It's not a parable about literal money. Like Jesus speaking to Nicodemus in John 3, Jesus is using the literal, physical world--the things we can understand--to explain the spiritual. Over and over again in the scriptures God uses analogies and metaphors and the like to teach unseen, spiritual principles to the earthbound minds of fallen men.
"I have spoken to you of earthly things and you do not believe; how then will you believe if I speak of heavenly things?" (John 3:12)
Maybe this proverb sums up the parable of the talents:
"The wages of the righteous bring them life, but the income of the wicked brings them punishment." (Proverbs 10:16)
Even if the parable of the talents had a literal meaning there is nothing wrong with putting our "money to work" (vs. 16). Playing the market is only one way of bringing increase to money. You can buy things and sell them at a profit, or produce products to sell at a profit as long as we do it honestly and don't violate any of the Lord's commands.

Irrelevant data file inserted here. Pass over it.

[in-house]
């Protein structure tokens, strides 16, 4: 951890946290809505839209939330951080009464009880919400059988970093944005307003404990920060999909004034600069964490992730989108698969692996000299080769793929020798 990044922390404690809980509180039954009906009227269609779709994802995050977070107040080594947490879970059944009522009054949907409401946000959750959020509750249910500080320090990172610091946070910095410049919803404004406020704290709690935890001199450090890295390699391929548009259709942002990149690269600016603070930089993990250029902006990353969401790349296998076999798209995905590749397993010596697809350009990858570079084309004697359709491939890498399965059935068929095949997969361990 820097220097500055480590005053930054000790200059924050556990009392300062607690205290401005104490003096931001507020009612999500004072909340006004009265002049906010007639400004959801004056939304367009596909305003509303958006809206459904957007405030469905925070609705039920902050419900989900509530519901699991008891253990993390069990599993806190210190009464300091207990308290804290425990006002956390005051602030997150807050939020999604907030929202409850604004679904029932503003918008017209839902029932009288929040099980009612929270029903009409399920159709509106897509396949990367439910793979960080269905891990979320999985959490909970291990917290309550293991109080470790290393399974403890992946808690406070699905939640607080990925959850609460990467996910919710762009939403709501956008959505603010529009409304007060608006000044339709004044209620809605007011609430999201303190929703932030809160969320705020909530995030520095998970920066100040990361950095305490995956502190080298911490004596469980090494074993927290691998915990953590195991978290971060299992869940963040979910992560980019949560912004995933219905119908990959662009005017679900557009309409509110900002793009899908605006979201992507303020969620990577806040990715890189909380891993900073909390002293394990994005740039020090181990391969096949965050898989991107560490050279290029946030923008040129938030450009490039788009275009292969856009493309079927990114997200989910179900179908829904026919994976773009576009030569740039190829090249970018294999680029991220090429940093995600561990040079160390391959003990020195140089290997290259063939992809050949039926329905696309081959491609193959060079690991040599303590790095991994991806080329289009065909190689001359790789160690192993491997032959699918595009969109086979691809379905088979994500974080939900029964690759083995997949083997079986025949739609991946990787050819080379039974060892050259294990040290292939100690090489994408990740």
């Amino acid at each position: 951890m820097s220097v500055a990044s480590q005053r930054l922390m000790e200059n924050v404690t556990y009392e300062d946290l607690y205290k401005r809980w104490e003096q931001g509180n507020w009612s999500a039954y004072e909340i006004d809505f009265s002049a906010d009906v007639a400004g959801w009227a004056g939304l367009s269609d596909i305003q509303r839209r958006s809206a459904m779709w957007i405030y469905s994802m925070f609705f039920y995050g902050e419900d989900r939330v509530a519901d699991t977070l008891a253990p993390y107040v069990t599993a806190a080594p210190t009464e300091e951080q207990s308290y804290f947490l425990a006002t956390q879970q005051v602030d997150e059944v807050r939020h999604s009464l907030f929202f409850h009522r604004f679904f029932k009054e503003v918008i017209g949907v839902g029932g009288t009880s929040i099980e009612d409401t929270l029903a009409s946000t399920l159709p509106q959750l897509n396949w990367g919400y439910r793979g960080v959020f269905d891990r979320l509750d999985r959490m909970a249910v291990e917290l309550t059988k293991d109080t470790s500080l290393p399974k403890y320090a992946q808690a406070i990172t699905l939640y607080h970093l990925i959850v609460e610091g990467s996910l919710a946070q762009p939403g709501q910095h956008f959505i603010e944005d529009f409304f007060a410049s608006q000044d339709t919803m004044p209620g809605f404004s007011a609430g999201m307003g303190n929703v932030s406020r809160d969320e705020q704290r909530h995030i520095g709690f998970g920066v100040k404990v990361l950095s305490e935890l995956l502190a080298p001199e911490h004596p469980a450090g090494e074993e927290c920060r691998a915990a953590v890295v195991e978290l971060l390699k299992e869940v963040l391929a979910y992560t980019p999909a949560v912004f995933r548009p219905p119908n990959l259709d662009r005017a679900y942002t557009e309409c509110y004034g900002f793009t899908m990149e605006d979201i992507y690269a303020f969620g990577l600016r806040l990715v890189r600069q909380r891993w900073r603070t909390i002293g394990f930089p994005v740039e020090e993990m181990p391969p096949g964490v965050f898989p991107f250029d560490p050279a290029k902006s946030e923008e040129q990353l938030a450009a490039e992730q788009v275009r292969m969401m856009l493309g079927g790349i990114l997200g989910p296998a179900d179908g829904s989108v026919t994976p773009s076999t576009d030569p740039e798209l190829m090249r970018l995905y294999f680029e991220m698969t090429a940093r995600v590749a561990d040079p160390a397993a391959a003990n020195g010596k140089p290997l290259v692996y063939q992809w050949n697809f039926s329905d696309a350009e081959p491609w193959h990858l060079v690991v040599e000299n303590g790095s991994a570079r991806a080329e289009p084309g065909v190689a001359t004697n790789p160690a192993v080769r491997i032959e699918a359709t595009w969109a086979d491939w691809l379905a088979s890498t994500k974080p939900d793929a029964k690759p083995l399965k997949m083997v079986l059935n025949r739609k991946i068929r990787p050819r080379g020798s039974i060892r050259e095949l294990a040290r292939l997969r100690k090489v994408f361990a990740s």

"Lazy hands make a man poor, but diligent hands bring wealth."
"He who works his land will have abundant food, but he who chases fantasies lacks judgement." (Proverbs 12:11)
"Dishonest money dwindles away, but he who gathers money little by little makes it grow." (Proverbs 13:11)
"The Lord abhors dishonest scales, but accurate weights are his delight."